Masterminded by Chinese composer Huajie Chen, 1st-Ego may on first listen be considered vintage djent by numbers. But there is a little more happening with this. Speckled throughout the record are some unique and pleasurable traits which draw from traditional Chinese music, and ultimately help to place the album in a box of its own. And, you know what? When all put together, it ain’t half bad. The musicianship is tight and the commonly-used conventions it does draw from are pretty damn meaty. Vocals are also very impressive, and sung entirely in Chinese. All in all, there’s quite a lot to be unearthed beneath the standard metal surface.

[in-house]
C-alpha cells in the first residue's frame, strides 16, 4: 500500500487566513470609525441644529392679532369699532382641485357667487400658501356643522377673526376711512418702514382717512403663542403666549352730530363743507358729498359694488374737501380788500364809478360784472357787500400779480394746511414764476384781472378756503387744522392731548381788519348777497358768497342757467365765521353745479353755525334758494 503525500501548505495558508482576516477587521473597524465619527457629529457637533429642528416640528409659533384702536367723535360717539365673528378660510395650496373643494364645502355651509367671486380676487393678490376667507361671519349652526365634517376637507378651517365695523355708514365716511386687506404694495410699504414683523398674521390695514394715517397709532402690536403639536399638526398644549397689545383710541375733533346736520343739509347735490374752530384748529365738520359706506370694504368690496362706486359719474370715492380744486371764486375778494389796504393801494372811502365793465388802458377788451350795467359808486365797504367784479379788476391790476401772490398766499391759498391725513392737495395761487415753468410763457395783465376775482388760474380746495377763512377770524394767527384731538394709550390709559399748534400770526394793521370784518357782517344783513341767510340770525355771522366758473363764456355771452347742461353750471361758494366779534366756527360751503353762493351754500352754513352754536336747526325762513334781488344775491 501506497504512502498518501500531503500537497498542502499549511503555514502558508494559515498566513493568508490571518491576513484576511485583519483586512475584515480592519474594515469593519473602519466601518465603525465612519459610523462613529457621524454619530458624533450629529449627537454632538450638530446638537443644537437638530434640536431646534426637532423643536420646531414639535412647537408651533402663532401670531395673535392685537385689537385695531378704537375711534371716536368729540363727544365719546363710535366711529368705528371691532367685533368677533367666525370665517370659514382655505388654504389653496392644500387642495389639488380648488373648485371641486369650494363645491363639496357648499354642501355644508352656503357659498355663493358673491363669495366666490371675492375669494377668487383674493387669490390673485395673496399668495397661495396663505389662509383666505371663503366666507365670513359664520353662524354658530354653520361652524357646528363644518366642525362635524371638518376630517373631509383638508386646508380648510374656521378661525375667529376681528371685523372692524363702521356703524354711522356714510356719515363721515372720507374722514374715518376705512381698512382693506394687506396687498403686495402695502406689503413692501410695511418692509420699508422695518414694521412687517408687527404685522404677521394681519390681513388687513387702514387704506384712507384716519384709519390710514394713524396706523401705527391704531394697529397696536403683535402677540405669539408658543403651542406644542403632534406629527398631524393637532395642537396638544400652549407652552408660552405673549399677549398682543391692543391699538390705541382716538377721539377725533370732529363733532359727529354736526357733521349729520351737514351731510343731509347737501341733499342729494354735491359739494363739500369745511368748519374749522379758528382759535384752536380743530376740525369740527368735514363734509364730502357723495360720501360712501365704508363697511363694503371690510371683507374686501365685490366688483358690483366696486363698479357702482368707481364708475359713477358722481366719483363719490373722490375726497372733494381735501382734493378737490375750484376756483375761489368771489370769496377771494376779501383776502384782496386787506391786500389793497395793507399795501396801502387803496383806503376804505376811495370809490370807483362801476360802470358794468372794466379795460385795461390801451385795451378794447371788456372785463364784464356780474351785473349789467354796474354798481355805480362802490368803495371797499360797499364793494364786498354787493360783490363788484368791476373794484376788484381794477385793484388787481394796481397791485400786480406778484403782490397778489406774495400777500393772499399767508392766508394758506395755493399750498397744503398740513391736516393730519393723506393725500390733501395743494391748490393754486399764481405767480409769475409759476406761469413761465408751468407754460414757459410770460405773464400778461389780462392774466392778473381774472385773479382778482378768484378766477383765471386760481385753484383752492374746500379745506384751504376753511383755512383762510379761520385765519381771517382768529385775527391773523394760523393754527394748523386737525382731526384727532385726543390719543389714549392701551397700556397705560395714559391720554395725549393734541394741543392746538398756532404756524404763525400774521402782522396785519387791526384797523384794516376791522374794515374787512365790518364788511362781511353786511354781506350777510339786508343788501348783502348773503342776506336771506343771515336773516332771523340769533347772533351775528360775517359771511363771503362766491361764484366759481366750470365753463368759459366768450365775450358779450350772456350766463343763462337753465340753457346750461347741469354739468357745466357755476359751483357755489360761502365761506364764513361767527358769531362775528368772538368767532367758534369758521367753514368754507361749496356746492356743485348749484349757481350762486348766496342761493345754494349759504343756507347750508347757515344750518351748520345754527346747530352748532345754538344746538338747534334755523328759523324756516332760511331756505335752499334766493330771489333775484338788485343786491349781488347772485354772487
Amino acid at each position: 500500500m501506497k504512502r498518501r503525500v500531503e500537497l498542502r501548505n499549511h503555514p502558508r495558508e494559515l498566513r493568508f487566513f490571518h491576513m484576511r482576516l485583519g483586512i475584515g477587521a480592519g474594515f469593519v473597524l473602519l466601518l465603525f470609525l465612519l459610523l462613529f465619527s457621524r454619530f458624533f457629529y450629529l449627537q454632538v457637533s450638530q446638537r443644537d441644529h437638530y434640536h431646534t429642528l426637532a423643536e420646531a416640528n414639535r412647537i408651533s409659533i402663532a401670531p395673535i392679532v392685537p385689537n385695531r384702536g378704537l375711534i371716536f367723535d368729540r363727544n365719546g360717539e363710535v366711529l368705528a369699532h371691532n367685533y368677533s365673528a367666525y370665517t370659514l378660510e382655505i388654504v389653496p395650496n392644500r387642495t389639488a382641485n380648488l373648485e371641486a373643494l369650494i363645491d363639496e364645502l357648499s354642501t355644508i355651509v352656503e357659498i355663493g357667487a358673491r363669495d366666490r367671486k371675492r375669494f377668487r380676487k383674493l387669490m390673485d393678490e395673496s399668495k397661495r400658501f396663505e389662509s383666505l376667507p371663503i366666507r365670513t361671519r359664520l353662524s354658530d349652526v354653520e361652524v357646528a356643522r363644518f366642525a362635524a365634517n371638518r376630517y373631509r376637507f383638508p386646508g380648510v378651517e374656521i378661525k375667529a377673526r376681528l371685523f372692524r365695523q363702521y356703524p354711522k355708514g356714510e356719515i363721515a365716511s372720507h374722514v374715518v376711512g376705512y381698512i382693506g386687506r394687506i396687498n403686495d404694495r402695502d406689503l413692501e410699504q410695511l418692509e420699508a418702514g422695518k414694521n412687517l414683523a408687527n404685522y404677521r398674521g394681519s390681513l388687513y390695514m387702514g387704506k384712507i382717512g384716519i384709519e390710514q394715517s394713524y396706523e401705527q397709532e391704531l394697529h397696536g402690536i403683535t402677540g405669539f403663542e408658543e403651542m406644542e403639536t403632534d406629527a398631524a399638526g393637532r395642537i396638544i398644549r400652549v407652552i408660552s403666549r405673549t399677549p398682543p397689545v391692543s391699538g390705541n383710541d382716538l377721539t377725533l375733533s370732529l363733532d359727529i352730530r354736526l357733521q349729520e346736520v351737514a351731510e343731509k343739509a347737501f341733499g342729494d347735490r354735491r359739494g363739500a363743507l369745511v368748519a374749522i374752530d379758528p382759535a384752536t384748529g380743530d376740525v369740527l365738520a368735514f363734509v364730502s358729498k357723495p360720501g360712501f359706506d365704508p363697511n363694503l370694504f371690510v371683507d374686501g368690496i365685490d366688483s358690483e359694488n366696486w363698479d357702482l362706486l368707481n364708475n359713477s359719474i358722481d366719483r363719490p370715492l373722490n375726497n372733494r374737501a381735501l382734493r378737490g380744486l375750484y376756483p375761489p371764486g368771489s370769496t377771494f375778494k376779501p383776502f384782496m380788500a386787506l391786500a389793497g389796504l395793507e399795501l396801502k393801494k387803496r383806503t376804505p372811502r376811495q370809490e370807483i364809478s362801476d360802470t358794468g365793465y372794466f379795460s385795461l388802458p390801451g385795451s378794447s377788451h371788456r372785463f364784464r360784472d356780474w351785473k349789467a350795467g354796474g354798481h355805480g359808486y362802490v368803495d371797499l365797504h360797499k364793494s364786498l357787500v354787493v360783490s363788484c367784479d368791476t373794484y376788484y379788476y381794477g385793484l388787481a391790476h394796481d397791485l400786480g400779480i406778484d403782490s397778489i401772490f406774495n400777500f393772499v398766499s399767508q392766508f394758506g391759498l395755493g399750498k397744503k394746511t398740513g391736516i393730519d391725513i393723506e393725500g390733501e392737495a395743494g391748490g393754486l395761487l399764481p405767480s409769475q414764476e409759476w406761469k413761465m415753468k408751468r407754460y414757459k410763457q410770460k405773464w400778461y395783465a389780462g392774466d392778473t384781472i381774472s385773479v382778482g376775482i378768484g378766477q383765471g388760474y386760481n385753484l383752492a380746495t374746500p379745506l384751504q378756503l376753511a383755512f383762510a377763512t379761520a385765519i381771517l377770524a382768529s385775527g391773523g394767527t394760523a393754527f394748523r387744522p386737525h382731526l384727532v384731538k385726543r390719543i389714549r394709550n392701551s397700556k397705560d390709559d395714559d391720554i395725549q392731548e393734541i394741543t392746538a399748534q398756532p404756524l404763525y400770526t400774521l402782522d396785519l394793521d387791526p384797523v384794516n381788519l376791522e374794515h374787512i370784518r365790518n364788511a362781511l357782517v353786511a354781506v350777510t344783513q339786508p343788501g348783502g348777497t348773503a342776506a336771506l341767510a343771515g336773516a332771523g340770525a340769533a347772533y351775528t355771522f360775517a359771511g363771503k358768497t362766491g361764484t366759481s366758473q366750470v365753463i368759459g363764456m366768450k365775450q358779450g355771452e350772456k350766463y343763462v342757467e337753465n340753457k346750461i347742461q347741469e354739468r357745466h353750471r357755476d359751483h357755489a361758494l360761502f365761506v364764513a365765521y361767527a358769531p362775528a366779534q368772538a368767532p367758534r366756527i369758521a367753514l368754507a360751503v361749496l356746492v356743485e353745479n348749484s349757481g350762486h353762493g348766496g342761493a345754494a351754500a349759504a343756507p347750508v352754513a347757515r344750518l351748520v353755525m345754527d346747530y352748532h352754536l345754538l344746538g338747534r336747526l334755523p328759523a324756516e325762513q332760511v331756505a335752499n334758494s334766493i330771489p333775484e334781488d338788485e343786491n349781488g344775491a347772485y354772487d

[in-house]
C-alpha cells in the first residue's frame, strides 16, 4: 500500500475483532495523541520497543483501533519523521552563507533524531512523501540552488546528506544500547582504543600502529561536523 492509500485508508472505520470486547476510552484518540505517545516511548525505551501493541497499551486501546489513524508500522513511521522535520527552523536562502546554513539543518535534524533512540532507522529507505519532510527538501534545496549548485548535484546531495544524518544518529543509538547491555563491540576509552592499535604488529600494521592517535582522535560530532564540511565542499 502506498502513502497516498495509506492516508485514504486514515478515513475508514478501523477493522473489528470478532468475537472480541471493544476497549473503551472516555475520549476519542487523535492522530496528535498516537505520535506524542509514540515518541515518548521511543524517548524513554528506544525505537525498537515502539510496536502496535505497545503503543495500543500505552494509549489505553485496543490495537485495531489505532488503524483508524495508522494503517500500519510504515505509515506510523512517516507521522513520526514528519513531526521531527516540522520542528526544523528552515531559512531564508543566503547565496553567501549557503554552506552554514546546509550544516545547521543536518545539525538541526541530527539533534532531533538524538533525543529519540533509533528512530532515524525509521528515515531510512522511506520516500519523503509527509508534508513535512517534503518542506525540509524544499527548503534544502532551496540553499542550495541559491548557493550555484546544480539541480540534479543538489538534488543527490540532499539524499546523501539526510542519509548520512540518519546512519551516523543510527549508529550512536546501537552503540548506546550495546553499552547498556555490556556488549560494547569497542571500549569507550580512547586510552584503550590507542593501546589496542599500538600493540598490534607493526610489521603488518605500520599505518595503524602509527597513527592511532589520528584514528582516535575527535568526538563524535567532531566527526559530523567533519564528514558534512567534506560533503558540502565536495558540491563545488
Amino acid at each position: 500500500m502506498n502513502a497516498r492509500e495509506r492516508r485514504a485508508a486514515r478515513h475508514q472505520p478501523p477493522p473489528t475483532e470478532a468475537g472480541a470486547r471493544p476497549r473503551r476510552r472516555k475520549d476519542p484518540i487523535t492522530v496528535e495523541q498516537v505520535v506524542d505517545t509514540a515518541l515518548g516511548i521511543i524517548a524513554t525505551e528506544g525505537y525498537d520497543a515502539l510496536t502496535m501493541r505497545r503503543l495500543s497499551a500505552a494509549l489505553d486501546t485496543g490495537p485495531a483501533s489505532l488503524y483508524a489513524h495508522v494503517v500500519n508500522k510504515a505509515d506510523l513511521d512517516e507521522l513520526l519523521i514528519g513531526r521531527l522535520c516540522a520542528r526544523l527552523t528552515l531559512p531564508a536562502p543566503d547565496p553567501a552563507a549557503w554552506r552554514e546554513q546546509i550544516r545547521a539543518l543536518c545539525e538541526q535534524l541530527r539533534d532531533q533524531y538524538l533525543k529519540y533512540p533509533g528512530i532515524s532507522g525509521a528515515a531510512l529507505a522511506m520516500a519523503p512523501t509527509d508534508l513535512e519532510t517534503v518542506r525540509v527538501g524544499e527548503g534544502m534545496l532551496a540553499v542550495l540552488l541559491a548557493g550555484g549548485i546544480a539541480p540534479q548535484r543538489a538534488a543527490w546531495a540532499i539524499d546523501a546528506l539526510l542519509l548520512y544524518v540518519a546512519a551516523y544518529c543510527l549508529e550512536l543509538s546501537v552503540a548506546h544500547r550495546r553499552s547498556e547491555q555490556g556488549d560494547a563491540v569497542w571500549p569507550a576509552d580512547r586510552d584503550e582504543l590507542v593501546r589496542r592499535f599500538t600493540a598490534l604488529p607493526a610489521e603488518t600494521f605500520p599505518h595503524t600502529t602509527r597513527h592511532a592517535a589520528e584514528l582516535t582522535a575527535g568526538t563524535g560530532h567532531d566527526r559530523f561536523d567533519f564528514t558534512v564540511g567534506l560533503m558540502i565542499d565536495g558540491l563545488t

By large, 1st-Ego exudes positivity, drawing from the merrier moments of your favourite TesseracT, Periphery, or Devin Townsend catalogue. You can tell, almost to the exact album, which prog metal bands have been on Un’s playlist, But adding a higher level of musical interest has also been on the cards with Un’s composition. Play the record from start to finish and you’ll hear it. The melodic segments and intriguing background vocals are a substantial way to bulk out the content and often ring out to be the most interesting moments.
This also makes it a more engaging experience for the listener. Think of 1st-Ego as the djent-based uplift to your journey into work.
Trade Wind deal in dreamy post-rock that isn’t typically my thing, but hey, when it’s good, it’s good. Their new album, Certain Freedoms, is a breath of fresh air between all the heavy stuff I’ve been drowning in even though it isn’t without its weighty atmosphere.